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G14G - Class Size (Guidelines)

Addison Northwest Supervisory Union Policies

SECTION: INSTRUCTION Code: G14-R

TITLE: CLASS SIZE

ANWSU Class Size Chart (Minimum and Optimal)

Grade Cluster

Instructional Area

Minimum Average per Grade Cluster

Optimal Average Range per Grade Cluster

K-2

All

15

15-18

3-4

All

15

15-20

5-6

All

15

15-20

7-8

All (except PE)

15

15-22

7-8

PE

15

15-22

Grade Cluster

Instructional Area

Minimum Average per Course/ Content Area

Optimal Average per Course/ Content Area

9-12

English Composition

18

18-22

9-12

Advanced Courses

12

12-18

9-12

Terminal Courses

12

12-18

9-12

PE

Personal Fitness

20

10

20-25

12-15

9-12

Music

18

18-22

9-12

CORE/Elective Courses

18

18-22

9-12

“Singleton” Courses

15

15-18































K-8 Governing Rules:

1. The minimum and optimal enrollment numbers specified above is the average of all classes within the particular grade cluster

(a) Example: If there is one K class with 15 students, one K class with 17 students, one Grade 1 class with 19 students, one Grade 1 class with 18 students, one Grade 2 class with 20 students, and one Grade 2 class with 19 students, the average for this grade cluster would be 18, which is within the optimal average range for this grade cluster. (108/6 = 18)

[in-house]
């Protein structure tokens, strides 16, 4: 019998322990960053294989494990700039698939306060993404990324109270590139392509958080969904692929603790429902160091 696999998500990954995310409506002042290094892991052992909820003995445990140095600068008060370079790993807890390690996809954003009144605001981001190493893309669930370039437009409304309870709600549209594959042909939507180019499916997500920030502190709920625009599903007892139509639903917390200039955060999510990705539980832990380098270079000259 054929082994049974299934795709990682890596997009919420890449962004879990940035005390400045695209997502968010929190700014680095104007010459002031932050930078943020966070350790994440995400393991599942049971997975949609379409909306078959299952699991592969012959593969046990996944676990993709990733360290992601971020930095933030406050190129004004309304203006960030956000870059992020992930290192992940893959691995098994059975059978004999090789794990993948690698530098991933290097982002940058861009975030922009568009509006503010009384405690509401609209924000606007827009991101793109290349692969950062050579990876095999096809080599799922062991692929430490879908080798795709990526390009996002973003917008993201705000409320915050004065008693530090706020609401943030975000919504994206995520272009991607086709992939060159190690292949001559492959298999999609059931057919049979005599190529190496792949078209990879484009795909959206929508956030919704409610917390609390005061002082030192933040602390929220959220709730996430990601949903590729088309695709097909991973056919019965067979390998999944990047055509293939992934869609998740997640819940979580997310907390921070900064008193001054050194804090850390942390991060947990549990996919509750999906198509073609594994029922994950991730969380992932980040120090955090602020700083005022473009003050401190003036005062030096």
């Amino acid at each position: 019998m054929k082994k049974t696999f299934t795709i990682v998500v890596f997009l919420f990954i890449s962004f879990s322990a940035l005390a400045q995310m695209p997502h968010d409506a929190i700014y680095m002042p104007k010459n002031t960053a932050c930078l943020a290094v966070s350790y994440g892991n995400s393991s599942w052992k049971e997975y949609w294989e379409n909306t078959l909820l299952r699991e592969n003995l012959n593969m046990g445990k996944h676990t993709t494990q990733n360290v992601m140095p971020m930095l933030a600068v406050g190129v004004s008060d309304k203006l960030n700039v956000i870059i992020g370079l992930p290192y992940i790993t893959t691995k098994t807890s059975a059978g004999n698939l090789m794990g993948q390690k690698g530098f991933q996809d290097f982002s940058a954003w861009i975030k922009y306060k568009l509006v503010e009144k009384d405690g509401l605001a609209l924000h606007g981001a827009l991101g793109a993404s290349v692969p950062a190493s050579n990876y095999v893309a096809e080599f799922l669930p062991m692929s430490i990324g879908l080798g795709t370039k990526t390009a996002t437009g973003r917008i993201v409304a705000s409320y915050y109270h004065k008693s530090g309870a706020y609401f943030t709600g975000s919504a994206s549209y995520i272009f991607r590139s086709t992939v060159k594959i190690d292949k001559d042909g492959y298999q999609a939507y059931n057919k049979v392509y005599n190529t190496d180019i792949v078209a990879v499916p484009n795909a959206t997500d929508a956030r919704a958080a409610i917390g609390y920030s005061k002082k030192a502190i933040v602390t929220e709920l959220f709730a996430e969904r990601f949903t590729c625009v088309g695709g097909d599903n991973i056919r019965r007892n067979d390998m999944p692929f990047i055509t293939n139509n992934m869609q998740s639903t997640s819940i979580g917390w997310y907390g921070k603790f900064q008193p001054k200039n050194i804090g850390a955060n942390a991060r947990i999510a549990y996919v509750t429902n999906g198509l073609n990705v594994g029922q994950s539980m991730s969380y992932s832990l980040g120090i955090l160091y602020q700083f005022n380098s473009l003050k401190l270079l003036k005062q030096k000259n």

2. Adding a class within a grade cluster or grade level will not be considered unless the maximum optimal average is exceeded for the corresponding grade cluster.

3. For purposes of considering class reductions in K-8 classrooms, the maximum number of empty seats per grade level shall be equal to the maximum optimal average for the corresponding grade cluster. The maximum number of empty seats is the sum of the difference between the maximum optimal average class-size for the grade cluster and the actual number of students for each class within each grade level. If the maximum number of seats is met or exceeded, the number of sections/classes shall be reduced.

(a) Example: If there are 85 grade 7 students and 5 grade 7 teachers, there would be approximately 25 empty seats (5 teachers x 22 student maximum = 110 total maximum; 110 total maximum - 85 actual students =25), which would present consideration of a reduction in the number of grade 7 sections by one class resulting in a class-size average of 21 (vs 17).

9-12 Governing Rules:

1. The minimum, optimal, and maximum enrollment numbers specified above is the average of all classes within the particular content area (or course for singleton, new, advanced, terminal or core courses). This means that some classes or courses may exceed the stated maximum.

(a) Example: In Social Studies, if there are two US History classes with enrollments of 17and 21; two World History classes with enrollments of 23 and 18; and three Elective classes with enrollments of 22, 20, and 16, then the average for this content area is 19.6, which is optimal for this content area.